NIH chief wants tougher flu shots tested for elderly

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The infectious disease director of the National Institutes of Health wants to win the war against seasonal flu. That's why he believes higher flu vaccine doses or shots supplemented with immune-boosting compounds should be tested in the elderly.

"My great frustration (is) in trying to shake the cage and say, 'We have not, by any means, optimized how we approach seasonal flu,"' Dr. Anthony Fauci, the NIH's infectious disease chief said in an Associated Press report.

Fauci believes providers and the public need to shift some of their focus from a potential future bird flu or other pandemic to a scourge that happens annually. A mild flu seasons leads to the death of about 36,000 Americans each year, the overwhelming majority of them people 65 or older.

Chiron Corp., the French company that makes much of the U.S. flu vaccine supply, already sells about 20 million enhanced doses of the U.S. shot to other countries, according to reports. Research in Italy has shown the high-powered version brings slightly better flu-defense to seniors.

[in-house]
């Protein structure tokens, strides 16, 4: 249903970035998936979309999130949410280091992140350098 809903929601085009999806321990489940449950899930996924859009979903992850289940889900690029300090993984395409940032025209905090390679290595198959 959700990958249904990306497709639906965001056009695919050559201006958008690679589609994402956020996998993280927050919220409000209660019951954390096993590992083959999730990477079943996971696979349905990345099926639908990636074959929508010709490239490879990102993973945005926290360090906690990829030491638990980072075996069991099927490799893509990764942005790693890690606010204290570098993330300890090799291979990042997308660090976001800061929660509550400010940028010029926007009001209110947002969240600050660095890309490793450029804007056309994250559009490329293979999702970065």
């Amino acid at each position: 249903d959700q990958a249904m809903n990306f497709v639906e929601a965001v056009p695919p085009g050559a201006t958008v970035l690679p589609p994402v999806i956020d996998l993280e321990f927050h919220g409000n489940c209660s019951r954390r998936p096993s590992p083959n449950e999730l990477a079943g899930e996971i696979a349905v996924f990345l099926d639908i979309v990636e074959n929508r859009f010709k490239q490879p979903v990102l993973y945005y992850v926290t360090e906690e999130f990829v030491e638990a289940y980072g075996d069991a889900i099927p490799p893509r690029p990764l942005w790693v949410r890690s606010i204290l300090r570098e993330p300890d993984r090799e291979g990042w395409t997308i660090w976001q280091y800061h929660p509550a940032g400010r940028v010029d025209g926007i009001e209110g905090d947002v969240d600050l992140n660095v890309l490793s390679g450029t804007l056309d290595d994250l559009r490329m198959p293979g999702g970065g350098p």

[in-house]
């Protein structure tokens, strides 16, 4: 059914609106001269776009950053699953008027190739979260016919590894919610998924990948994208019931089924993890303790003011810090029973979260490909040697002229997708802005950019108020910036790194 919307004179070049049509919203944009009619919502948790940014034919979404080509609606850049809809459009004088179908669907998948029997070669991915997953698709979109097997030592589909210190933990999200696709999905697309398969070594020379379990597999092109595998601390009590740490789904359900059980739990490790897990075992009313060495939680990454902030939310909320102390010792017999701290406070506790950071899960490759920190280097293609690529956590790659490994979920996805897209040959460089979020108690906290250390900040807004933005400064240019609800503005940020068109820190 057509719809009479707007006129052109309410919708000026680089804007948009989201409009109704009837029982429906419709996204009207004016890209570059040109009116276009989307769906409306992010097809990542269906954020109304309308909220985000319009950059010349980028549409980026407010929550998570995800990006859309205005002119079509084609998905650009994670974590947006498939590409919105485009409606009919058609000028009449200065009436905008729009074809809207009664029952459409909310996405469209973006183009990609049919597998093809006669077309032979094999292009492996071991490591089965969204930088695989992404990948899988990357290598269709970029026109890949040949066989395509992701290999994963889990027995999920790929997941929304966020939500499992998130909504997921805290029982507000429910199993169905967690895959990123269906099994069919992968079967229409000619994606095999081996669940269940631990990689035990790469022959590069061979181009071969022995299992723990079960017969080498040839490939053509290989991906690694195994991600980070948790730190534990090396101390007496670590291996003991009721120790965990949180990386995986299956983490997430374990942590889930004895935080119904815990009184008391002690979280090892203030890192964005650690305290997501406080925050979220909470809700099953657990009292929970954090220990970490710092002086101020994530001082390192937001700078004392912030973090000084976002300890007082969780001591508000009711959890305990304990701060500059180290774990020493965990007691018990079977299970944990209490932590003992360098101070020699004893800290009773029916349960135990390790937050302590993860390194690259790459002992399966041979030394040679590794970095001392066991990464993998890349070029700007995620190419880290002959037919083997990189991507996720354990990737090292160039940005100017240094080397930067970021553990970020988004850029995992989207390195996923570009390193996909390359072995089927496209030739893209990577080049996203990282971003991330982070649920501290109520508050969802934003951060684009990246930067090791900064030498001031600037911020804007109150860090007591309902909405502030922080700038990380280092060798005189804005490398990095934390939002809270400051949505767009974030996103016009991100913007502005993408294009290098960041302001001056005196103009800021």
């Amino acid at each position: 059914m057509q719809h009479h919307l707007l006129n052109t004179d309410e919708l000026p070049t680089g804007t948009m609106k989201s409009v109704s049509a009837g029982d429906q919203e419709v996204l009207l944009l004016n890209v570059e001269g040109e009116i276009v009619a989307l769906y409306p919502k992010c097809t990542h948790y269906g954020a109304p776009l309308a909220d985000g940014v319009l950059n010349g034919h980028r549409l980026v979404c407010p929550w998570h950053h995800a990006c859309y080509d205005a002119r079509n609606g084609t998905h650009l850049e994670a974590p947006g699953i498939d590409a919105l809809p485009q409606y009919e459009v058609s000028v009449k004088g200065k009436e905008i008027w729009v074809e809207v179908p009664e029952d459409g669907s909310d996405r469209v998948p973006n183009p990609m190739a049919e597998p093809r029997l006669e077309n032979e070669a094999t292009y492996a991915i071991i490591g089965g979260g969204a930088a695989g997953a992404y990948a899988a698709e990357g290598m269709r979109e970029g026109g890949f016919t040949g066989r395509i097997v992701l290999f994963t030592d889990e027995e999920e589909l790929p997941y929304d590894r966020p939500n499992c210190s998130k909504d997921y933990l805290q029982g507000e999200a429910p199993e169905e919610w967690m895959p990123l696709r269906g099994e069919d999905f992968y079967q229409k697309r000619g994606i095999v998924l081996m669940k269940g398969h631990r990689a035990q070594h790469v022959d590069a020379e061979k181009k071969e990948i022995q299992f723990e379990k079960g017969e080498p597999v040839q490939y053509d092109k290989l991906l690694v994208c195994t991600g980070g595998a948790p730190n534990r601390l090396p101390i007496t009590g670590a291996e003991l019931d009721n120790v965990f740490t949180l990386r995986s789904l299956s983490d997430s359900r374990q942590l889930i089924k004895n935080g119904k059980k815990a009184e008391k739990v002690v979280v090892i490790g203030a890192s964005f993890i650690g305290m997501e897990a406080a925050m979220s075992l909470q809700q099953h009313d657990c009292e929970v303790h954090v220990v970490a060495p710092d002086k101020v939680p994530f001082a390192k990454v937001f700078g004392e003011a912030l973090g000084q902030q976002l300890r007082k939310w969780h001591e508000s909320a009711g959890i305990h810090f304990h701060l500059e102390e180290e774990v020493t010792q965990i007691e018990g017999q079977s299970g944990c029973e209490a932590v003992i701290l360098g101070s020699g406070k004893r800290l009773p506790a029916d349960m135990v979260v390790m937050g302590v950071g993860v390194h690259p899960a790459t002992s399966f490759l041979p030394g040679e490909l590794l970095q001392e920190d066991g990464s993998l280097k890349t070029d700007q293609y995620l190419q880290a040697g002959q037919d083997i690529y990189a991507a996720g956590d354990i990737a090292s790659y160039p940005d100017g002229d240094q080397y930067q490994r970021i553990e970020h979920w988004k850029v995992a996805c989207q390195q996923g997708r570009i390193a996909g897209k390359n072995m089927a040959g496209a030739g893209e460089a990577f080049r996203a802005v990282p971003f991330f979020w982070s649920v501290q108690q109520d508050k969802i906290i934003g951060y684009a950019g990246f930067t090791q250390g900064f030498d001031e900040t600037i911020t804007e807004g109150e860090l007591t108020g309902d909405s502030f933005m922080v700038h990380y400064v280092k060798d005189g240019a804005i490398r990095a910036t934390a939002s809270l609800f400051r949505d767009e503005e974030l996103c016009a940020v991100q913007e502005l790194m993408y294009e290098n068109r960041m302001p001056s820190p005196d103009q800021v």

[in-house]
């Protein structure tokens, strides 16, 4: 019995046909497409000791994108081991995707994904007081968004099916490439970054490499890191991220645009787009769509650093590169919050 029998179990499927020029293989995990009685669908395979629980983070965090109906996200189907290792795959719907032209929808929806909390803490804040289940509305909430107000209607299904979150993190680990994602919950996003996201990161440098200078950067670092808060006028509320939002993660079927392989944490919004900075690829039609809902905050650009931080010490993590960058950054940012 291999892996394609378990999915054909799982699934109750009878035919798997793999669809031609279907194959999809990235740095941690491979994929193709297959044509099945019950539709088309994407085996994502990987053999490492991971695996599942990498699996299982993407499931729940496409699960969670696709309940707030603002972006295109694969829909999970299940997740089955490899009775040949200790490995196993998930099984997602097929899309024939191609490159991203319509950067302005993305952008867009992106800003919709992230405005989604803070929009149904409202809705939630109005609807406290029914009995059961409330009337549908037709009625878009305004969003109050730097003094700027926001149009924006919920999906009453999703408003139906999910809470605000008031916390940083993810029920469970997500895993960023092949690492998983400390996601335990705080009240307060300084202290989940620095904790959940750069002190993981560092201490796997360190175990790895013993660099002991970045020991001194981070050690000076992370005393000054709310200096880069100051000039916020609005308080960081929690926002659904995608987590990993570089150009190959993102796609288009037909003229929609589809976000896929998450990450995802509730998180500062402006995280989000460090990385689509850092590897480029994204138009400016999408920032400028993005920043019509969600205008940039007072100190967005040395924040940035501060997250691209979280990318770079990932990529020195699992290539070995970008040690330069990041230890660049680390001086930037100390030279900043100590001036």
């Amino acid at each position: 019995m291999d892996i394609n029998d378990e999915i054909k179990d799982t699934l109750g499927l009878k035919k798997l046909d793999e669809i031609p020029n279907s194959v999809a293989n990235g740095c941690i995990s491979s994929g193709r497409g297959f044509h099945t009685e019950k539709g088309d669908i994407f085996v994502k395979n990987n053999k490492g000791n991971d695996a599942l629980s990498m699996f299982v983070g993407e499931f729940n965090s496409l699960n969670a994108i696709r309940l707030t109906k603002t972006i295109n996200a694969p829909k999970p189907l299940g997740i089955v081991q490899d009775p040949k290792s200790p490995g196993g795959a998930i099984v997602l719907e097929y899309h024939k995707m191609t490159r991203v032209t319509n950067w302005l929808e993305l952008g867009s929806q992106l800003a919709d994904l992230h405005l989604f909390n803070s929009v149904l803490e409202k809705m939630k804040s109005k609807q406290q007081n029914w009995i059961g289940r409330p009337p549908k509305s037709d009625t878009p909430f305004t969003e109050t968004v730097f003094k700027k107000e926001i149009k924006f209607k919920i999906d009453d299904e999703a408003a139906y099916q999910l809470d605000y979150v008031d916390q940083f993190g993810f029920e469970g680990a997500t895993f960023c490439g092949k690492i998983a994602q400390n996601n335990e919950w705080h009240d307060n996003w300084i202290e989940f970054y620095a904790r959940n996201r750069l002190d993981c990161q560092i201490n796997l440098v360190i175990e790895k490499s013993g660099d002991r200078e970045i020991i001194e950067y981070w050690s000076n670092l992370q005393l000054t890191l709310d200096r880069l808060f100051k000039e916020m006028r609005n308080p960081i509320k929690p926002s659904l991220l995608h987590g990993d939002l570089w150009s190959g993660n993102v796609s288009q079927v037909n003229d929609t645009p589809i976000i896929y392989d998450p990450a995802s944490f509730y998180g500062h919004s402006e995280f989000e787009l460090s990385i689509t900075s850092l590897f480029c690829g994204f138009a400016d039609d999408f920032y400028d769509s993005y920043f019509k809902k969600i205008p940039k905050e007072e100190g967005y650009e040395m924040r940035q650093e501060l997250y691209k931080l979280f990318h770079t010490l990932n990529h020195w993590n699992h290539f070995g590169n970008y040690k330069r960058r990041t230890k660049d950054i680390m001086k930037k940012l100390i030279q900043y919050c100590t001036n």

Researchers at the St. Louis University School of Medicine plan to start studying the effect of higher flu vaccine doses this fall. Previous research has suggested that giving four to six times the normal dose of a flu vaccine component could double seniors' immune responses, according to University of Rochester vaccine specialist Dr. John Treanor in a published report.

Health officials are preparing for flu outbreaks later this year as never before. Nearly 50% more flu vaccine doses (140 million) will be available this year compared to last. Also, officials are recommending for the first time that children 3 to 5 years old (in addition to 6 months to 3 years old) get a flu shot. The recommendation could reach all the way up to 9-year-olds by next year, observers say.